Aircraft Recognition No. 5, Vol. III January 1945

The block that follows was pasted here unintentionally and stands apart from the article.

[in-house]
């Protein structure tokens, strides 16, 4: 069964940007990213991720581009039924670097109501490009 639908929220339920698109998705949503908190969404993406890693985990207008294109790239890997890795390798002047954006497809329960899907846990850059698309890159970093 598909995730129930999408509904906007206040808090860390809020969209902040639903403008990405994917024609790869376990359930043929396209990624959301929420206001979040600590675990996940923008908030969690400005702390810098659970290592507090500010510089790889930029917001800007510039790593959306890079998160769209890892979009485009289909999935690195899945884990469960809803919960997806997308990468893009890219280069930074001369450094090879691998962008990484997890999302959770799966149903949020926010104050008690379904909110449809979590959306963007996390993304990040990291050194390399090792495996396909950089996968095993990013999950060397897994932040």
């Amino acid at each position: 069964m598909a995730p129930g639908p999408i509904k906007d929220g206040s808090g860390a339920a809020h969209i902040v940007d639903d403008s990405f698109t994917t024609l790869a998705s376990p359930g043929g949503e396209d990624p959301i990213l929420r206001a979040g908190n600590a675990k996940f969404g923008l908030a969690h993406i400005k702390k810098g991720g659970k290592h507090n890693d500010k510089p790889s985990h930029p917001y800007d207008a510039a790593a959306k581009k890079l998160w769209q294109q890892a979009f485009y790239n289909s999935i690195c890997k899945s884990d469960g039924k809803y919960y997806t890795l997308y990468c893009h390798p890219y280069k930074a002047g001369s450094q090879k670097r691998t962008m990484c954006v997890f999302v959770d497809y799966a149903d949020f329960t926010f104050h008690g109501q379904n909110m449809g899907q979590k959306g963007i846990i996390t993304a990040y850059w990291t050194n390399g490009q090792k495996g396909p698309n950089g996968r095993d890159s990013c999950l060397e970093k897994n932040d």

Aircraft R e cog nit ion January ,1945 with opportunities to get on more intimate terms with many of the newer and lesser-known types of Japanese aircraft. In the Marianas, and in particular on Saipan, Tinian and Guam, where the Japanese were taken by surprise by the speed of the American landings, a valuable haul of aircraft material and information was collected. The J1N1 reconnaissance version of “Irving ”carries a crew of two—pilot and radio operator/photographer, both of whom also have the additional role of gun-firer. The armament consists of a fixed nose battery of one 20 mm. cannon and two 7.7 mm. machine-guns fired by the pilot, and two tandem dorsal turret mountings each with a pair of 7.7 mm. machine-guns having a rearward area of fire limited to 45 degrees horizontally on either side and 45 degrees upwards. These two mountings, which are remotely controlled by the radio-operator, are located one behind the other in the slightly stepped-down extension of the crew’s canopy aft of the trailing-edge of the wings. There is also provision for one 7.7 mm. machine-gun in a tunnel beneath the radio-operator’s compartment. Two vertical cameras are located amidships. The later and more important night fighter version (J1N1-S), which went into production in 1943, has a more powerful cannon armament. The standard arrangement appears to consist of four 20 mm. cannon mounted in pairs, one pair above and one below the fuselage amidships. The upper pair fires upward at an angle of 30 degrees and the lower pair at the same angle downward. The cannon and their mountings occupy the space taken by the tandem remotely-controlled mountings of the reconnaissance model, the gun muzzles poking out of the fuselage aft of the radio­ operator’s position. The cannon are of a Japanese-built EXPERIMENTAL work with the aeroplane which is known by the Allies as “Irving” originated in 1938 when the Nakajima Hikoki Fabushiki Kaisha (Nakajima Aircraft Co., Ltd.) was allotted the designation “No. 13 Experimental Land Fighter ”for a twin-engined project which it had submitted to the Japanese Admiralty. In the incubation stage No. 13 suffered from delays and in­decision, for it was not until 1942 that it went into production as Type 2 Land Reconnaissance monoplane, only to be further modified a year later into a night fighter. Under the Japanese Navy system of aircraft designation as outlined in the last issue of “Aircraft Recognition ”the two operational versions of “Irving ”are known as Type 2 Land Reconnaissance Model 11 (J1N 1) and “Gekko” (“Moonbeam”) Night Fighter, Model 1 1 (JIN1-S). The reason why “Irving ”has until recently remained rather modestly in the background is because its duties have not exposed it to much contact with the U.S. air forces at any overrate territory where, if shot down, its bones could be identified and examined. The recent American advance towards the inner ring of island defences of the Japanese mainland has, however, provided the Allies 102
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